Platz 1/72 Mitsubishi F-1

KIT #: AC-9
PRICE: 2400 yen SRP
DECALS: Six options
REVIEWER: Scott Van Aken
NOTES: New tool kit


In the mid 1960s, the Japan Air Self-Defense Force (JASDF) commenced studies into an advanced jet trainer which could also be modified to serve in the ground attack and anti-shipping roles. After considering license production of the T-38 Talon and SEPECAT Jaguar, Japan decided to develop its own trainer, the supersonic Mitsubishi T-2, this first flying on 20 July 1971. Cost over-runs in the T-2 program lead to the proposed single seat attack version almost being abandoned, but the cancellation of the Kawasaki P-XL, the planned replacement for Japan's Kawasaki P-2J maritime patrol aircraft freed-up funds, while making it important to keep Japan's aviation industry employed, and contracts were awarded for the development of the attack version as the FS-T2kai in 1973.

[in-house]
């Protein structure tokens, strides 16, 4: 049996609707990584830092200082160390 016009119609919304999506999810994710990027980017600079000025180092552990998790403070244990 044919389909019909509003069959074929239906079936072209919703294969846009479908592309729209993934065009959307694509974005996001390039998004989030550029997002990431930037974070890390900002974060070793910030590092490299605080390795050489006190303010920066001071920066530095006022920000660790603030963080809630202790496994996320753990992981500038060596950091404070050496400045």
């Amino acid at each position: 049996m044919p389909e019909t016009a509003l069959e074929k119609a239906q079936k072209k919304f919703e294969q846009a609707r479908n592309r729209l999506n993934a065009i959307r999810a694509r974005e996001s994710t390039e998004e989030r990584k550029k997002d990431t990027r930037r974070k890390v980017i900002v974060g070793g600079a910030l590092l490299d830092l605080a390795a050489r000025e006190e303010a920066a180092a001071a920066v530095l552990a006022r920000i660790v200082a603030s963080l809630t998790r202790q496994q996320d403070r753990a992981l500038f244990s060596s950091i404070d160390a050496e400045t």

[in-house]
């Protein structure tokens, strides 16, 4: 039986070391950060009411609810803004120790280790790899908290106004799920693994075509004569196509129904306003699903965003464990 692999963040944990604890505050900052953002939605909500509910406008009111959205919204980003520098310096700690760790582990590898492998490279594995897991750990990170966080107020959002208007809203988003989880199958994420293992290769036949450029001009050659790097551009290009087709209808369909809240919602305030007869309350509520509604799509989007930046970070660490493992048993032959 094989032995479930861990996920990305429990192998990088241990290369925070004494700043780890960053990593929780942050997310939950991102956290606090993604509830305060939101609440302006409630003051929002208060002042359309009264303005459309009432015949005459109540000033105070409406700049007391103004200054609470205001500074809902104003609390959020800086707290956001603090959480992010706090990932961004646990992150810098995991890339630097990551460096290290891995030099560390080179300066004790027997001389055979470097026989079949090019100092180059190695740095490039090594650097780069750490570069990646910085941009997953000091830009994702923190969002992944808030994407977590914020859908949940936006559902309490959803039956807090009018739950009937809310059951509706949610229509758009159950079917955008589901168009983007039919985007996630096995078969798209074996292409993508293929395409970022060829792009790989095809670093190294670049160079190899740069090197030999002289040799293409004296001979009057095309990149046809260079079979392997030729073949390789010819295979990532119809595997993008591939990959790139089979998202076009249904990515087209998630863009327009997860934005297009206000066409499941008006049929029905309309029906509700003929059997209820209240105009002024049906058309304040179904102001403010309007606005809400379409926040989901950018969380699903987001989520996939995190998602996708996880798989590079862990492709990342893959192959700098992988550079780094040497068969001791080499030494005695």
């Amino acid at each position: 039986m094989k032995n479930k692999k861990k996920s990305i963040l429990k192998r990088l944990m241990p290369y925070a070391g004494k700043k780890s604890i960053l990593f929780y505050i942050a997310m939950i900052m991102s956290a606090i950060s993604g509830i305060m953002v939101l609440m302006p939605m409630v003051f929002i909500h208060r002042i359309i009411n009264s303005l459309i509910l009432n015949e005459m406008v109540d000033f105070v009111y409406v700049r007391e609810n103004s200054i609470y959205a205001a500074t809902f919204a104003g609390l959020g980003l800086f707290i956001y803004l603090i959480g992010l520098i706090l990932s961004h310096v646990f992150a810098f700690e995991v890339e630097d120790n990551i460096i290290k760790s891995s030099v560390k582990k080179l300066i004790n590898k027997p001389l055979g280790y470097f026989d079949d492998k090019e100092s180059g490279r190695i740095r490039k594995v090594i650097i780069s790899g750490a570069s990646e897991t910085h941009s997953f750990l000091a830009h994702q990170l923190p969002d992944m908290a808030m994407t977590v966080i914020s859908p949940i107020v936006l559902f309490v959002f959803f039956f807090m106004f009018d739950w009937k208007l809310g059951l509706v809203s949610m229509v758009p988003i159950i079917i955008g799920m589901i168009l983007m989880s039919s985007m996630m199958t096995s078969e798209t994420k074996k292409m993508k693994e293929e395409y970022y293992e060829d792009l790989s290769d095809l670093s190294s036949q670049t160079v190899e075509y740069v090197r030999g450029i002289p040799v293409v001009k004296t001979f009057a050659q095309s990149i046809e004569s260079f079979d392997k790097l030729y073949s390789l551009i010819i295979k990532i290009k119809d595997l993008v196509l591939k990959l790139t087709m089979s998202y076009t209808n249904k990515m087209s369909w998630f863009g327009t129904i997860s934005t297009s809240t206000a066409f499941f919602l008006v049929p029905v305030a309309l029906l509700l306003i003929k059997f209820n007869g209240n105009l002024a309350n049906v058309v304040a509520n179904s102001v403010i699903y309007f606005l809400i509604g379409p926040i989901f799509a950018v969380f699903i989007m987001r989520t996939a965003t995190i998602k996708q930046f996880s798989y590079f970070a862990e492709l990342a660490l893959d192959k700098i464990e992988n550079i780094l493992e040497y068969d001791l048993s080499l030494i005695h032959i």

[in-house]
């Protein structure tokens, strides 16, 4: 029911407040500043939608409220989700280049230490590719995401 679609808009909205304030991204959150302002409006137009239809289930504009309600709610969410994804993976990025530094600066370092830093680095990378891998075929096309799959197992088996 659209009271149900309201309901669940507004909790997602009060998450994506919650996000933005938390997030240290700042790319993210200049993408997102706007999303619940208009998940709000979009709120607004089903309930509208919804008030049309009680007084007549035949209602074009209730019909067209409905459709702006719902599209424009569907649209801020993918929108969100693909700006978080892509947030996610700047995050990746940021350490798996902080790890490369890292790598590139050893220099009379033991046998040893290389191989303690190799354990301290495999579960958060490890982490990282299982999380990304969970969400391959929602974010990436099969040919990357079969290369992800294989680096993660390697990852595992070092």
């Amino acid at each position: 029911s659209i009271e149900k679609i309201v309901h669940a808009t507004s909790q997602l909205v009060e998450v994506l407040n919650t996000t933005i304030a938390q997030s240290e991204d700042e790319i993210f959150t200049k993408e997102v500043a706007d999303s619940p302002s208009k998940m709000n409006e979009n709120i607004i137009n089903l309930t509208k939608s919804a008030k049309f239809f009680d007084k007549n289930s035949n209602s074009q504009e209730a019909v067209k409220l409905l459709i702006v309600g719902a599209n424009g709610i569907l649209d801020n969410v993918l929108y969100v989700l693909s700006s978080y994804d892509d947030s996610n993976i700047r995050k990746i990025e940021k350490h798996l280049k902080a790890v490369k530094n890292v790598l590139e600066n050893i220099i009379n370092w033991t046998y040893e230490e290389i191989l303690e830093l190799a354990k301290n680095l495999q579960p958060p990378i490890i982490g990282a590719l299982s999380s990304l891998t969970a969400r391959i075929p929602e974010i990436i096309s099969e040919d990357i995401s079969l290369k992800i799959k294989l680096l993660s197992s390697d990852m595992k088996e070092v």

The new aircraft was a minimum change derivative of the T-2, with the rear cockpit being converted to an avionics bay by removing the rear seat, and replacing the canopy with a simple unglazed access hatch. Two additional hardpoints were fitted under the wing to allow carriage of a heavier weapon load, and the avionics were improved, with a new J/AWG-12 radar set, similar to that fitted in British Royal Air Force F-4M Phantom fighter jets. This set provides ranging information. Aside from the avionics changes, deletion of the rear seat, and new one-piece canopy, the only other major change from the T-2 was the strengthening of the airframe to enable it to carry a larger weapons load than the T-2. The F-1 is fitted with an internally mounted 20 mm JM61A1 Vulcan cannon with 750 rounds of ammunition. The aircraft also has seven external hardpoints for the carriage of a wide variety of stores. The fuselage hardpoint and inboard pair of underwing hardpoints are "wet", which means they can be used to carry external fuel tanks to increase the aircraft's range. The primary weapon of the F-1 is the ASM-1 and the newer ASM-2 long-range anti-ship missile. This weapon is roughly in the class of the American AGM-84 Harpoon or French AM.39 Exocet. Other weapons carried include the all-aspect short-range heat-seeking AIM-9 Sidewinder air-to-air missile for air-to-air combat. This weapon is carried on the wingtip rails usually, but it can also be carried on the outboard underwing hardpoints for the F-1's secondary air defense role. Other air-to-ground weapons carried include rocket pods (JLAU-3/A) of 70 mm (2.75 in) size as well as bombs of 227 kg (500 lb) and 340 kg (750 lb) in size (Mk82 and M117 respectively). In addition, the Mk-82 and M117 bombs can be fitted with infrared guidance kits, turning them into precision-guided weapons that home in on heat radiation emitted from seaborne targets such as ships or other ground-based targets. When fitted with this kit, the bomb becomes known as GCS-1.